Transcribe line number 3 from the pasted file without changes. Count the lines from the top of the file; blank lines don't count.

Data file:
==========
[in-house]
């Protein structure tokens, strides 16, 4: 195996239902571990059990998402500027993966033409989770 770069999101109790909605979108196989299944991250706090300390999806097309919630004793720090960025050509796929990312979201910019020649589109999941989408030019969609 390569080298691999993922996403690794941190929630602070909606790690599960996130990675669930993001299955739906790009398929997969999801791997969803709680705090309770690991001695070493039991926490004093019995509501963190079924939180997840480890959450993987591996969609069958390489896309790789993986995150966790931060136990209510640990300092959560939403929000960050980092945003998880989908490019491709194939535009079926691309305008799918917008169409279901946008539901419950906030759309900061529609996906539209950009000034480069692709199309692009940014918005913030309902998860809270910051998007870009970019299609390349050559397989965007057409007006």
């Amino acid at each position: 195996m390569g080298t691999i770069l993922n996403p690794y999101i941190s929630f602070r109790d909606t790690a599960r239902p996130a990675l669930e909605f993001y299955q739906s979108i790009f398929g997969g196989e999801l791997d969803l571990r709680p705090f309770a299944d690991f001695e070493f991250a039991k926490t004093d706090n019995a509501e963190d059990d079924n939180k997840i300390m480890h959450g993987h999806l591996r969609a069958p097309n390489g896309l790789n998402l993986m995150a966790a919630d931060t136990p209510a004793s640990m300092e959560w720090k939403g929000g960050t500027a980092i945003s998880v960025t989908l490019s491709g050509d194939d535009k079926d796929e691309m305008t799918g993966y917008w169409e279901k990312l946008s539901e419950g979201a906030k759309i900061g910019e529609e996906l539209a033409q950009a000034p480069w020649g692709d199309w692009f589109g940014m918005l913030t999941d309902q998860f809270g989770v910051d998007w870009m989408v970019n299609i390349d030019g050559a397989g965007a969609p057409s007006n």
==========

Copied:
């Amino acid at each position: 195996m390569g080298t691999i770069l993922n996403p690794y999101i941190s929630f602070r109790d909606t790690a599960r239902p996130a990675l669930e909605f993001y299955q739906s979108i790009f398929g997969g196989e999801l791997d969803l571990r709680p705090f309770a299944d690991f001695e070493f991250a039991k926490t004093d706090n019995a509501e963190d059990d079924n939180k997840i300390m480890h959450g993987h999806l591996r969609a069958p097309n390489g896309l790789n998402l993986m995150a966790a919630d931060t136990p209510a004793s640990m300092e959560w720090k939403g929000g960050t500027a980092i945003s998880v960025t989908l490019s491709g050509d194939d535009k079926d796929e691309m305008t799918g993966y917008w169409e279901k990312l946008s539901e419950g979201a906030k759309i900061g910019e529609e996906l539209a033409q950009a000034p480069w020649g692709d199309w692009f589109g940014m918005l913030t999941d309902q998860f809270g989770v910051d998007w870009m989408v970019n299609i390349d030019g050559a397989g965007a969609p057409s007006n």